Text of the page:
Posts Tagged ‘Quick Dinners’

Baked Salmon with Tomatoes, Dill Mayo, Couscous and Rainbow ChardIn a week of takeout, this is the most inspiring  (and maybe the only) thing I cooked.

The rainbow chard was sautéed with garlic and olive oil and dressed with vinegar. The cous cous was plain. The salmon was amazing.

The salmon recipe is from Life’s Ambrosia. The only change I made was to use dill instead of basil, since that what I had on hand.


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This isn’t, by any means, an authentic bangers and mash recipe. It is, however, a quick, hearty meal that satisfies, especially on rainy afternoons. The sautéed, tangy, vinegar-spiked collard greens on the side are the perfect accompaniment to the rich mashed potatoes, sausage, and quick pan gravy.

There isn’t a recipe here for the bangers and mash. I used leftover bratwurst sausages for the bangers, and made basic mashed potatoes. I folded in some sour cream and raw chopped scallion into the potatoes after mashing for a little something extra. The pan milk gravy was made from bacon drippings, and was heavily spiked with everything in my fridge (horseradish, Worcestershire sauce, spicy mustard, Beef Better than Bouillon, Tabasco, pepper) to give it some depth of flavor .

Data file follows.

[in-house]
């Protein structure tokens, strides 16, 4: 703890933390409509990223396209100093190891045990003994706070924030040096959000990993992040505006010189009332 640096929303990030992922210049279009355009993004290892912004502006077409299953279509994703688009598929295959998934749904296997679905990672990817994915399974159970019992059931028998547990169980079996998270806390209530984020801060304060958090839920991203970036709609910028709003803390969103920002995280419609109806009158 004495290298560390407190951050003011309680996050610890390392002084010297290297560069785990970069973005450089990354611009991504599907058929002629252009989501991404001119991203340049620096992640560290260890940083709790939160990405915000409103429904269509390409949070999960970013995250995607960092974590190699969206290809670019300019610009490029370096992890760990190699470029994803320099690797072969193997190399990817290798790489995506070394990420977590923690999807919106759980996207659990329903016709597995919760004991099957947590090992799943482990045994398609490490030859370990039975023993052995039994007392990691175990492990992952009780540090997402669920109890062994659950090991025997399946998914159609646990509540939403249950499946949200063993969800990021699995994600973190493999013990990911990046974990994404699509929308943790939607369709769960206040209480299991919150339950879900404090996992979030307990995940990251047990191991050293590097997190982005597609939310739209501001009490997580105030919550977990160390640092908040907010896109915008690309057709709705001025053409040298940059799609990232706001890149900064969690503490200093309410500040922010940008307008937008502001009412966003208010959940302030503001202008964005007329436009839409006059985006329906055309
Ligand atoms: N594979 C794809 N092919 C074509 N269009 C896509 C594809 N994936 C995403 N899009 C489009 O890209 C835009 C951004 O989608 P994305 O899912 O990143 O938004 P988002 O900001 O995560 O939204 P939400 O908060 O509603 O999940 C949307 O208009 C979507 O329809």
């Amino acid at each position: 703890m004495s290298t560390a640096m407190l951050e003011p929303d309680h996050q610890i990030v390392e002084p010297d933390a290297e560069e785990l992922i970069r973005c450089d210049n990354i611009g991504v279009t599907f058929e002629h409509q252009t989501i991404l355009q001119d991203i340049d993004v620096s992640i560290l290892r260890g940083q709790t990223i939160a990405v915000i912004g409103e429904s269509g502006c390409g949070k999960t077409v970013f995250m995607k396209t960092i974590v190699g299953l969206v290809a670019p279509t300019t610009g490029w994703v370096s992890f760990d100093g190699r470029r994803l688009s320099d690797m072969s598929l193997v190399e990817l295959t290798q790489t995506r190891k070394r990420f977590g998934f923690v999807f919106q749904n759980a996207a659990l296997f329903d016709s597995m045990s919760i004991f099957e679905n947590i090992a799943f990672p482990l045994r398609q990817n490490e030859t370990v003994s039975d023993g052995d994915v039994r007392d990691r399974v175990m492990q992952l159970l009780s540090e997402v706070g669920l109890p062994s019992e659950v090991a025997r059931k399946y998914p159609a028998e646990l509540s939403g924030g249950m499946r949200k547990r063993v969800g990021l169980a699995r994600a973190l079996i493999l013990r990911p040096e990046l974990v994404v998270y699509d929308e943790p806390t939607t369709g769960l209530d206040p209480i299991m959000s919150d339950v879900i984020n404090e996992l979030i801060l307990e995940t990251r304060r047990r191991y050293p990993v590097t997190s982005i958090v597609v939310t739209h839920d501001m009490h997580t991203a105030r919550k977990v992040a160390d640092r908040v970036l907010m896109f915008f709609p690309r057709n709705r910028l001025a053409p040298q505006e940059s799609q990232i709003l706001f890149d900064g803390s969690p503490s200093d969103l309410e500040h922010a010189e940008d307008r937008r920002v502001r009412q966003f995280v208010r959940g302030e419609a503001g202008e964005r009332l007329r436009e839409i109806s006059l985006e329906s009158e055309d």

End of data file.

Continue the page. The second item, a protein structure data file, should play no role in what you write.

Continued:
For the collard greens, I sautéed minced garlic in olive oil, added the greens and salt and pepper, gave everything a good toss, then turned the burner to low, added a drizzle of red wine vinegar, and covered them for about two minutes. They turned out perfect.

Next up: a simple bean soup with spinach.

I love CSA season.

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This ziti is one of my favorite dinners. The layers of fresh basil, pasta, tomatoes and spicy italian sausage and three cheeses; ricotta; Parmesan; and fresh mozzarella melt together into a gooey, satisfying, compulsively edible conglomerate. Pair a dish of this creamy, tomato-ey pasta with a caesar salad, crusty bread and a glass of wine and you have the perfect comfort food dinner.

Baked Ziti

Makes two medium baking dishes or one really large baking dish, about 12 servings

1 pound ziti or penne pasta
Olive Oil
1 pound Italian sausage
4 tbsp tomato paste
Red Pepper Flakes
2 14.5-oz cans tomato sauce
1 14.5-oz can diced tomatoes
8-oz cream cheese, room temperature
16-oz ricotta
1 1/2 cups shredded Parmesan cheese
8-oz fresh mozzarella, shredded
Italian Seasoning
Fresh Basil, chiffonade(d)
Salt & Pepper

  1. Bring a pot of water to a boil for the pasta. Salt the water and boil the pasta until quite al dente. We’re going to bake the pasta, so we don’t want it to be overdone. Drain and set aside.